The Dark Knight Rises and Populist Anger

There’s a scene early on in The Dark Knight Rises (and btw there are no spoiler alerts in here, so if you haven’t seen it yet, that’s on you) in which the character played by Anne Hathaway, Selina Kyle, whispers into Bruce Wayne’s ear and births this prophetic gem:

“There’s a storm coming Mr.Wayne. You and your friends better batten down the hatches, because when it hits, you’re all gonna wonder how you ever thought you could live so large and leave so little for the rest of us.”

It’s not so much the words she uses, but the sentiment itself that impresses. The anger and vengeance in her tone, the emotion behind the thoughts that render the mind both fearful and curious. She’s speaking specifically of upheaval in Gotham City, in which a criminal enterprise led by a anarchist  named Bane seeks to level the playing field between the financial “have and have nots” in a city overrun by greed and opulence. Kyle, err, Catwoman’s speech has an overwhelming populist tone, introducing the main theme of the movie. Namely, the response of the citizenry when power runs amok and leads democracy astray.

This question flows throughout the entire movie as Bane  seeks and then succeeds in impacting the city leadership (kills the mayor), destabilizing the prison system (frees all the prisoners in the city jail), rocking the financial system (breaks into  the stock exchange and disrupts  the market), subduing the police force (traps them underground for months), rearranging the judicial system ( all court proceedings are governed by a form of “street law” in which The Scarecrow from Batman Begins bangs out his own form of  justice like a some sort of half-deranged Antonin Scalia) and disemboweling the federal executive branch (he intimidates the President  by threat of nuclear bomb).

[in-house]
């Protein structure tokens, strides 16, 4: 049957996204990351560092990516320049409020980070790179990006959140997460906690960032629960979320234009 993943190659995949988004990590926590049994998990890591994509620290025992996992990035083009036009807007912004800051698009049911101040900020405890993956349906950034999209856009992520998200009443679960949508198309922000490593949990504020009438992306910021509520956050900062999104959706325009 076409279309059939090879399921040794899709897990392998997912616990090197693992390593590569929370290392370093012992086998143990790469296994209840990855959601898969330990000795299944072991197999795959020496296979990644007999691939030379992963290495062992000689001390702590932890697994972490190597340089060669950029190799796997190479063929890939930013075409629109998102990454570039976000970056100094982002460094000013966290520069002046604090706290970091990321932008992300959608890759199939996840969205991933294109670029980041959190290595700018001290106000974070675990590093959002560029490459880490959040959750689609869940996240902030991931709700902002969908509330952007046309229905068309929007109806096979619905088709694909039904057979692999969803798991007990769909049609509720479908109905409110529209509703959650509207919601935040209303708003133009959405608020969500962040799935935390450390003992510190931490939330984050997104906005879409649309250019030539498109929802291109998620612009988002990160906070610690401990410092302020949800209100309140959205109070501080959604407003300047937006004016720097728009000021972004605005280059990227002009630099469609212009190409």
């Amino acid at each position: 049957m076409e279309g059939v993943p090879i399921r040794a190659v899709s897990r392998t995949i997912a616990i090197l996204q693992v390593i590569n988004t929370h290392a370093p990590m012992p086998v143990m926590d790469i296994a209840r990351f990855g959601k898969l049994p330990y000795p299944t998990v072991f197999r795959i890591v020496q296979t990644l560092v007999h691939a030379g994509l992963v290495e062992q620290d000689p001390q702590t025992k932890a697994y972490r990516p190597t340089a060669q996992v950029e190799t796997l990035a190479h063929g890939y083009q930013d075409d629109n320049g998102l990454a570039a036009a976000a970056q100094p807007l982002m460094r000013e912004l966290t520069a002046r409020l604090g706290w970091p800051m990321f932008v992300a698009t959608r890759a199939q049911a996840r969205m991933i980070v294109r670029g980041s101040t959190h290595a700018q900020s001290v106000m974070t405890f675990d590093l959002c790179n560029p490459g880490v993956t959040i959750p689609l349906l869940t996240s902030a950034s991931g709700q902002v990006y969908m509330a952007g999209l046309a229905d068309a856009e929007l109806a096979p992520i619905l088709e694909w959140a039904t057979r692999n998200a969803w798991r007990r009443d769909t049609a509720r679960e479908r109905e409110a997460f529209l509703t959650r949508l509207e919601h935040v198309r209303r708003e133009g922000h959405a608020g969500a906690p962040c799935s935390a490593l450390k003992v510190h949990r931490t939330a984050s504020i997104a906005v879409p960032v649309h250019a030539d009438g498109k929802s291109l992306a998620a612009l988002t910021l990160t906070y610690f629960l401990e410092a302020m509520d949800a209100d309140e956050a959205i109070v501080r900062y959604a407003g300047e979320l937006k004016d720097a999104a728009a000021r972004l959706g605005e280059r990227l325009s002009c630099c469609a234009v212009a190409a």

It’s an unexpected and brave angle for any summer blockbuster to take and director Christopher Nolan’s final piece of his Batman triumvirate is a brilliant semi-apocalyptic tale of income distribution angst. Seeing a movie like this certainly gets the “what if?” juices flowing. Even if you find yourself rooting for the establishment to win in the movie, you still wonder…what if something like this happened? How would I react? It’s unnerving to think of yourself in alignment with the barbarity associated with societal upheaval.  At the same time, there’s recognition of the hypocrisies of American life and how things like imbedded prejudice and systematic oppression are real tangible things.

So I sat there enthralled by the acting of Christian Bale and his high-tech vehicles and thought “what would I do?”

 The violence brought forth by such an event…I mean, that serious. There are no quiet revolts, no civilized changing of the guard.  So what if the revolution isn’t televised? Blood is getting spilled regardless. You want what? Power? Well, wipe the smile off your face and come and take it. That’s the world for which you’d have to get accustomed.

 The idea that the powers that be could be toppled and a different paradigm can take hold has existed for ages.  Even with that understanding, The Dark Knight Rises is shockingly prescient.  Its motivation was surely shaped by the financial sector meltdown in the summer/fall of 2008, but a movie like this takes 2 years to make and, timing wise, it couldn’t be any more spot on. The banking system is now seen by many people as the enemy and Washington itself is due for a reawakening. The notion that government is a negative entity has left the confines of the very far-right wing   and crept into larger, more mainstream swaths of the population.